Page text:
Plate deduction for Steel hulls

Discussion in 'Metal Boat Building' started by robmill54, Oct 10, 2008.

  1. robmill54
    Joined: May 2006
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    Location: ft myers, fl

    robmill54 Junior Member

    The set of plans I have from the designer Mal Low, does not specify if the offsets are to the outside of the hull plating or not.
    Mal very unfortunately, has terminal cancer, and no longer accepts questions on his designs. (I want to respect his wishes not to be asked.)
    There usually are notations on the plans but not in this case.
    It makes a difference in displacement on wooden hulls to be sure to deduct plank thickness, but what about 10 gauge plate, do you guys bother to deduct plate thickness from the lofting?
    I'm about to start frame construction so I'm not sure about this.
  2. Crag Cay
    Joined: May 2006
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    Location: UK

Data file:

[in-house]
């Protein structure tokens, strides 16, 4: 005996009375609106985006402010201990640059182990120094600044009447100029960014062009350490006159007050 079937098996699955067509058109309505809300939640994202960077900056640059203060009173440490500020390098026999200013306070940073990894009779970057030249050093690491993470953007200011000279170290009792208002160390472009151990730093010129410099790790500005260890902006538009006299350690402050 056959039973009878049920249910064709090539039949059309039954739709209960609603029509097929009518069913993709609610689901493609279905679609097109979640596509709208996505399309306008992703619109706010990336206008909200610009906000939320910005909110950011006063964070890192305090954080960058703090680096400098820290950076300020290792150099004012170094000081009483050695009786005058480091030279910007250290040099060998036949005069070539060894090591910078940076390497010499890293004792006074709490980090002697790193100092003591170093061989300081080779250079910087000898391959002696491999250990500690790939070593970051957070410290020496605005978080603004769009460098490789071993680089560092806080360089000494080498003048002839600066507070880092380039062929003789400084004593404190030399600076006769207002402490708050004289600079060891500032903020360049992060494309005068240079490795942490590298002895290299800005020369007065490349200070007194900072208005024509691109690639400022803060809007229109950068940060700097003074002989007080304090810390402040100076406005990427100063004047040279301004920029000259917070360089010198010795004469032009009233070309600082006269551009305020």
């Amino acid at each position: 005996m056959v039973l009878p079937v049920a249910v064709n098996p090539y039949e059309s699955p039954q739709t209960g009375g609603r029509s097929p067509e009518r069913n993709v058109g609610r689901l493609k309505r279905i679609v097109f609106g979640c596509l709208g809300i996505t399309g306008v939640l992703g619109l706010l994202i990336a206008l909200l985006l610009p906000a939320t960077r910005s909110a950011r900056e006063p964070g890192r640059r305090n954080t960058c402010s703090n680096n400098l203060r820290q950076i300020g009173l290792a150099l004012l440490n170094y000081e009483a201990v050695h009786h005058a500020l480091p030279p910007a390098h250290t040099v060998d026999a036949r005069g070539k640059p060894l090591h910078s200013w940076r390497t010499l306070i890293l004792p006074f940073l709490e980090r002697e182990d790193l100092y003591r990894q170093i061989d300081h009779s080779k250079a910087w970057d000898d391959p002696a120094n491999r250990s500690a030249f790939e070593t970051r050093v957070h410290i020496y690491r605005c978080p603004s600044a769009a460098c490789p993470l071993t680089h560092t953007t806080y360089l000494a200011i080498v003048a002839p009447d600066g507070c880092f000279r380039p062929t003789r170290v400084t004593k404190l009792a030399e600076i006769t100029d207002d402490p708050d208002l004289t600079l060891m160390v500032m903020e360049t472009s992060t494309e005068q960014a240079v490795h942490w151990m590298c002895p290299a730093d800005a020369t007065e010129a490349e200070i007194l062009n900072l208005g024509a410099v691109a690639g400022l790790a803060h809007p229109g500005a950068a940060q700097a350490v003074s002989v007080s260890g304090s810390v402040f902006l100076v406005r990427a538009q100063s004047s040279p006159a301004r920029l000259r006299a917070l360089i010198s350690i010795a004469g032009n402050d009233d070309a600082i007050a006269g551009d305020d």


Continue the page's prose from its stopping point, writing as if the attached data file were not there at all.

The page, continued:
Crag Cay Senior Member

    I think you can assume with steel boats that the plans or offsets are to the inside of the plating.
  3. Arvy
    Joined: Jun 2005
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    Location: Netherlands

    Arvy Senior Member

    Plate deduction

    Hi Robmill54

    I don't know the Mal Low designs, but almost all the designs I have worked with (mostly vd Stadt, Jongert, Dijkstra and a lot more) all use the offset to be on the innerside of the plating. So plating goes outwards (all plating, including decks and superstructure). This is mostly done for easy construction because one hardly has to make corrections for thickness.

    You should be able to do this too with the Mal Low design when all hull plating is of the same thickness. When you don't have the same thickness all over the hull, you can see this as a little jump in the frames.

    In metric the thickness is only 3.4 mm (I am dutch, so had to translate the thickness to metric) so I don't think it will matter much wether you deduct the thickness or not (but to be sure, check the length of the frames to the width of the expanded plates).

    Hope this helps.

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